How FINMA is organised

FINMA is organised into eight divisions. The strategic management of the supervisory authority is performed by the Board of Directors. Responsibility for operational management lies with the Executive Board.
FINMA was established in 2009 from its three predecessor institutions: the Swiss Federal Banking Commission (SFBC), the Federal Office of Private Insurance (FOPI) and the Anti-Money Laundering Control Authority (AMLCO). In establishing FINMA, the legislator transferred responsibility for financial market supervision to an integrated authority.

Board of Directors and Executive Board

FINMA, an independent supervisory authority, has a modern management structure with a board of directors, an executive board and an external auditor in the form of the Swiss Federal Audit Office (SFAO).

As FINMA's strategic management body and in accordance with the Financial Market Supervision Act, the Board of Directors comprises seven to nine independent expert members. It decides on matters of substantial importance, issues ordinances and circulars, and is responsible for FINMA's budget. It also ensures internal controls by means of an internal audit unit and oversees the Executive Board.

The operative business is managed by the Executive Board, which is made up of nine members: a chief executive officer and the eight heads of the respective divisions. The Executive Board prepares the necessary files and materials for decisions to be taken by the Board of Directors and is responsible for implementing the resolutions of this management body. For all matters that do not fall to the Board of Directors, the Executive Board reaches its own decisions.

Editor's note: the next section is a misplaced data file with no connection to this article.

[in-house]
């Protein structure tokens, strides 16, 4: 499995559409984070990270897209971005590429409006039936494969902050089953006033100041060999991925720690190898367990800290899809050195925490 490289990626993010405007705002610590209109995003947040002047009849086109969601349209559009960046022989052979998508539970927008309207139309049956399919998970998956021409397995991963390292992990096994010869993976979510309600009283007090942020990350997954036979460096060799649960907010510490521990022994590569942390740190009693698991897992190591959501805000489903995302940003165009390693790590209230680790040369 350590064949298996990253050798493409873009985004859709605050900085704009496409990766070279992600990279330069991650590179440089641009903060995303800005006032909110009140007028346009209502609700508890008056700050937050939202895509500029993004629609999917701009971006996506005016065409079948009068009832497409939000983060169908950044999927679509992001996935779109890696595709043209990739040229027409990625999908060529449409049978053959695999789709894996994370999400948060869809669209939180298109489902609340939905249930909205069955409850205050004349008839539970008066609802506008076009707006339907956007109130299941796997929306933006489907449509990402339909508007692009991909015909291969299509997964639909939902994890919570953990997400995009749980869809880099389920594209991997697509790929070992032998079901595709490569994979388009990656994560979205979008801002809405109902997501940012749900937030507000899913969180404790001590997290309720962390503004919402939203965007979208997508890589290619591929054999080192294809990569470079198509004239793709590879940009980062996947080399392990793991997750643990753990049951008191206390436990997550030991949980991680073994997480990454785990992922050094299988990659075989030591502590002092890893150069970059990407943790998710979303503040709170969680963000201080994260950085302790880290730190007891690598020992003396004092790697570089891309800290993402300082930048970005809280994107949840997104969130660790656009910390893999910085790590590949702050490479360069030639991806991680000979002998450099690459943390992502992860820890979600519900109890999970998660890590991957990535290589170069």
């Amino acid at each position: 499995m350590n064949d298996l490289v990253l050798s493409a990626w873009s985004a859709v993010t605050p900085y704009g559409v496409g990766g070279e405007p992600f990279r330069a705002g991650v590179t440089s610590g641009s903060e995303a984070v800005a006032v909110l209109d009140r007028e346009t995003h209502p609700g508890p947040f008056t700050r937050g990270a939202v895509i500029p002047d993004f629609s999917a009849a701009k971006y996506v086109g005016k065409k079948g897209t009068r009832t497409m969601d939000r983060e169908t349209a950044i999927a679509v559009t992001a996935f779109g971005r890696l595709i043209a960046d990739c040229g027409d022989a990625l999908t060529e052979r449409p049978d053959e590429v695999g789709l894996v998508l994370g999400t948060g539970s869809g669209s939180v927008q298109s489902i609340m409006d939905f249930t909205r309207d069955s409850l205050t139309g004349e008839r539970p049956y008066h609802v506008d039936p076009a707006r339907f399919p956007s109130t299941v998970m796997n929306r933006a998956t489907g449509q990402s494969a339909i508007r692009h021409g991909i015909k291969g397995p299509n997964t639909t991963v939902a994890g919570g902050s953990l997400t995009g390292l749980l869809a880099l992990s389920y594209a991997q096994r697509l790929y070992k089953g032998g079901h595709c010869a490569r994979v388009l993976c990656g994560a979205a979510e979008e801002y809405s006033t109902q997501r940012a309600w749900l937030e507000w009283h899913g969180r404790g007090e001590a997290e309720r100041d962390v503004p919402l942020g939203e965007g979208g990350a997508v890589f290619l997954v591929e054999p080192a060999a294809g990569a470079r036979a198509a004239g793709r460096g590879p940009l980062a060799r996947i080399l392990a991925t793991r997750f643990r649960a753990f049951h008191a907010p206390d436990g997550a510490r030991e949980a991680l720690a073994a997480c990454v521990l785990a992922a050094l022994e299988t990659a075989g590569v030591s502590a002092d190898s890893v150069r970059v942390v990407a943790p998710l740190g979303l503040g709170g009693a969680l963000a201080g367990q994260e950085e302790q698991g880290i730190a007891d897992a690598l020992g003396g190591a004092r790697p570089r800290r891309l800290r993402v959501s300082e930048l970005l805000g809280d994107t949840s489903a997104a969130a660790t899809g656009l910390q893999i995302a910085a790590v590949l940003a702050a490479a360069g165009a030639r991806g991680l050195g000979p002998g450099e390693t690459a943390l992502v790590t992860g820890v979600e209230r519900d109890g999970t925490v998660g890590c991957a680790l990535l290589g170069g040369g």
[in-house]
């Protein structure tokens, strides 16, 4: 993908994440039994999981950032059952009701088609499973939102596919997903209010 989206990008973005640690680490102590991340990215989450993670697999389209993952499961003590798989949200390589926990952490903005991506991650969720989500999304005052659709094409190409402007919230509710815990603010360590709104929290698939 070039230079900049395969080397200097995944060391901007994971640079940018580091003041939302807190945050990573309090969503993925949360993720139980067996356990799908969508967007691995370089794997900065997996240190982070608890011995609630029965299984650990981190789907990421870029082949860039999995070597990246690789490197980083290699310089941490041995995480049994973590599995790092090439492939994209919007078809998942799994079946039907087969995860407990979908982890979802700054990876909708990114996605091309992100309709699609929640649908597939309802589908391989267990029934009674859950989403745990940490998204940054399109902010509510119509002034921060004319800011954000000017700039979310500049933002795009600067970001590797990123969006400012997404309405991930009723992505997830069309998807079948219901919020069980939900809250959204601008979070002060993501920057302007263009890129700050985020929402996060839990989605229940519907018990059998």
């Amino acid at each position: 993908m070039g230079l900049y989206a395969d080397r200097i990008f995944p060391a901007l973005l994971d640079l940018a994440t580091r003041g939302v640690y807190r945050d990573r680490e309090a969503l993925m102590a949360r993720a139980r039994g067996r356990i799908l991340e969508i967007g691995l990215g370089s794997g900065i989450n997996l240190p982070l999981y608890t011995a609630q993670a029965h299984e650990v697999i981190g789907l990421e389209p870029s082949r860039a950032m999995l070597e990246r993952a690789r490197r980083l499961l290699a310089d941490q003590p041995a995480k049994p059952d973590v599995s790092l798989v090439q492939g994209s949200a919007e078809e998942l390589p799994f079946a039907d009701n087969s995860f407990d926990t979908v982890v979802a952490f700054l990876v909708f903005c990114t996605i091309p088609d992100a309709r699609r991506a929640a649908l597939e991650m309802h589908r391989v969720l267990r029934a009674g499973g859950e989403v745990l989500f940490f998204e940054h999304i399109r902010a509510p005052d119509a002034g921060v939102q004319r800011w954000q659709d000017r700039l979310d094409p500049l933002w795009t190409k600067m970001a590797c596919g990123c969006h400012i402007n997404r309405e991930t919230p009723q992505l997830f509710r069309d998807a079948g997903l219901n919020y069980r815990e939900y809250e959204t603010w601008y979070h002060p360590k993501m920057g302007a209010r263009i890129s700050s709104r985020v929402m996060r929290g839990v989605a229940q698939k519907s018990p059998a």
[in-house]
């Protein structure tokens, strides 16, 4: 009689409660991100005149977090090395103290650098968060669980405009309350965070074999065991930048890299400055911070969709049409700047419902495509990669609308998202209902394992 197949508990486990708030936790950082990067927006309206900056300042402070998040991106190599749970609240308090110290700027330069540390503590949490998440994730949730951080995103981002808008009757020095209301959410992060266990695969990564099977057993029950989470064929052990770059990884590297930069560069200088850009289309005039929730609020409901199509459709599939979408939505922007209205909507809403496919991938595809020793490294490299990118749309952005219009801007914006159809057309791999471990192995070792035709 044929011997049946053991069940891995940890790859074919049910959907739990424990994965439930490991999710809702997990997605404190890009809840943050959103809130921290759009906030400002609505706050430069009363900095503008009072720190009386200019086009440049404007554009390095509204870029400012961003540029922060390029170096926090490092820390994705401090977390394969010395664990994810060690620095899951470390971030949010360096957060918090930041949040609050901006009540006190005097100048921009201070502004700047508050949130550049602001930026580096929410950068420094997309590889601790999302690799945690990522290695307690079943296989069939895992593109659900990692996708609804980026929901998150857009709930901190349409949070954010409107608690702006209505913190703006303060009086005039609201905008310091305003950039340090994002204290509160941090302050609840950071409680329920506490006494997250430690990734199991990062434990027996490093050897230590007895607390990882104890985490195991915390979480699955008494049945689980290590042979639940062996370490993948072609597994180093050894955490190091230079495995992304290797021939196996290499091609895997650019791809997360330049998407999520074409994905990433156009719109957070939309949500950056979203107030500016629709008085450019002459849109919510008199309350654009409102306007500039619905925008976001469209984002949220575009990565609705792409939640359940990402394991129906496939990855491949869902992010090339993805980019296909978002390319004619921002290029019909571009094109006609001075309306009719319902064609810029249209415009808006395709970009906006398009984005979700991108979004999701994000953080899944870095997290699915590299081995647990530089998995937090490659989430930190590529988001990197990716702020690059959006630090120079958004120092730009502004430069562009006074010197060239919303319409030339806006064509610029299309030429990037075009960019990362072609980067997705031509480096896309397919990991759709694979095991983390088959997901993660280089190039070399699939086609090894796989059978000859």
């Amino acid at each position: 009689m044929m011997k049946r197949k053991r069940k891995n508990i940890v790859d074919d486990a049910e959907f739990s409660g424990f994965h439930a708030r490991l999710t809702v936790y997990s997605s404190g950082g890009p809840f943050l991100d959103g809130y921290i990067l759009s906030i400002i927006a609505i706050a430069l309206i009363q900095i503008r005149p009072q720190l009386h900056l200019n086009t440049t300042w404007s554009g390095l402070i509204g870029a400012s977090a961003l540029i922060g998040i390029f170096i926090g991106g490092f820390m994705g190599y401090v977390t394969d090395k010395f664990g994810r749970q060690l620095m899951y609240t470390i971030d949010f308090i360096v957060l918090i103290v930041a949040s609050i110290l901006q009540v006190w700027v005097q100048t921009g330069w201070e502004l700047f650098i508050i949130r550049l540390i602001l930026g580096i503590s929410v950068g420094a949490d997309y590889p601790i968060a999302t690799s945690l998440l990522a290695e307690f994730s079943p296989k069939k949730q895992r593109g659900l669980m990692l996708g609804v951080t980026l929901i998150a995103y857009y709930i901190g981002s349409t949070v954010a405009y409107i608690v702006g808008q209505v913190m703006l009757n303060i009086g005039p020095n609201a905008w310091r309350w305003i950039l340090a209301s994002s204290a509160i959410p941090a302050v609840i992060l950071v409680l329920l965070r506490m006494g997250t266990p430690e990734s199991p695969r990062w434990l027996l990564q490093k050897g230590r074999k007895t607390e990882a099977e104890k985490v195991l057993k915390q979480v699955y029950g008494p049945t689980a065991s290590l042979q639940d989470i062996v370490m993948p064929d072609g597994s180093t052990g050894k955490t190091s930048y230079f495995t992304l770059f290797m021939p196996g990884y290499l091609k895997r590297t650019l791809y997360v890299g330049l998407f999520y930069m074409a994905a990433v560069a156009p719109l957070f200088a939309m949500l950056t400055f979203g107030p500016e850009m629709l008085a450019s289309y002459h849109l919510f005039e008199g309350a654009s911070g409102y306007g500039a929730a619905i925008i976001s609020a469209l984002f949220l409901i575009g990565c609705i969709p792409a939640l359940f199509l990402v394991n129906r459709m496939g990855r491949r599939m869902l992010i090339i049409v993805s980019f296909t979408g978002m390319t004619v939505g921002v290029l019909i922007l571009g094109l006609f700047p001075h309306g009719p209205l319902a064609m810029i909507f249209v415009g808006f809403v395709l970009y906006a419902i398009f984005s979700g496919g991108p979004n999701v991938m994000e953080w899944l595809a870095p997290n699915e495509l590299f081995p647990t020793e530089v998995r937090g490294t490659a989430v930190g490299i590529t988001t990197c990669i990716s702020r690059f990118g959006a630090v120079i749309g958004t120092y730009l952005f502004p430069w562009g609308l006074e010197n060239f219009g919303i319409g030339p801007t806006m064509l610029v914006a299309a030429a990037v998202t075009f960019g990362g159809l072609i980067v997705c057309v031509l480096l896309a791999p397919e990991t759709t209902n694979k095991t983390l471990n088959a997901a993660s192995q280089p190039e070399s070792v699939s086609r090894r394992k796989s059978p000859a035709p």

Corporate governance

As a counterbalance to FINMA's independence, it has been made accountable to and is subject to the overall political supervision of the Federal Government. It is of vital importance to FINMA that its staff and third parties acting on its behalf conduct themselves with integrity and refrain from any activity that could jeopardise its image and credibility. FINMA has its own Personnel Ordinance and has issued a code of conduct. The latter sets out strict instructions, particularly with regard to the handling of conflicts of interest that may arise in connection with activities carried out on FINMA's behalf. This code of conduct is directed at all persons acting for FINMA, namely the Board of Directors and all staff members, whether they are employed on either a permanent or temporary basis.


In 2020, FINMA employed an average of 549 employees, across 478 temporary and permanent full-time equivalent positions.

Its staff comprise a broad range of specialists  working together on an interdisciplinary basis. FINMA employs specialists from the fields of law, economics, mathematics, auditing, the actuarial profession, accounting and investment, among others.

Average headcount

Since 2009, FINMA has registered similarly strong growth to that of other European financial market supervisory authorities. This growth can be attributed to greater regulatory requirements in the aftermath of the financial crisis between 2007 and 2008 and to the professionalisation of the supervisory sector, for instance with the introduction of the risk-based supervisory approach. FINMA invests the majority of its resources in its core tasks of licensing, supervision and enforcement.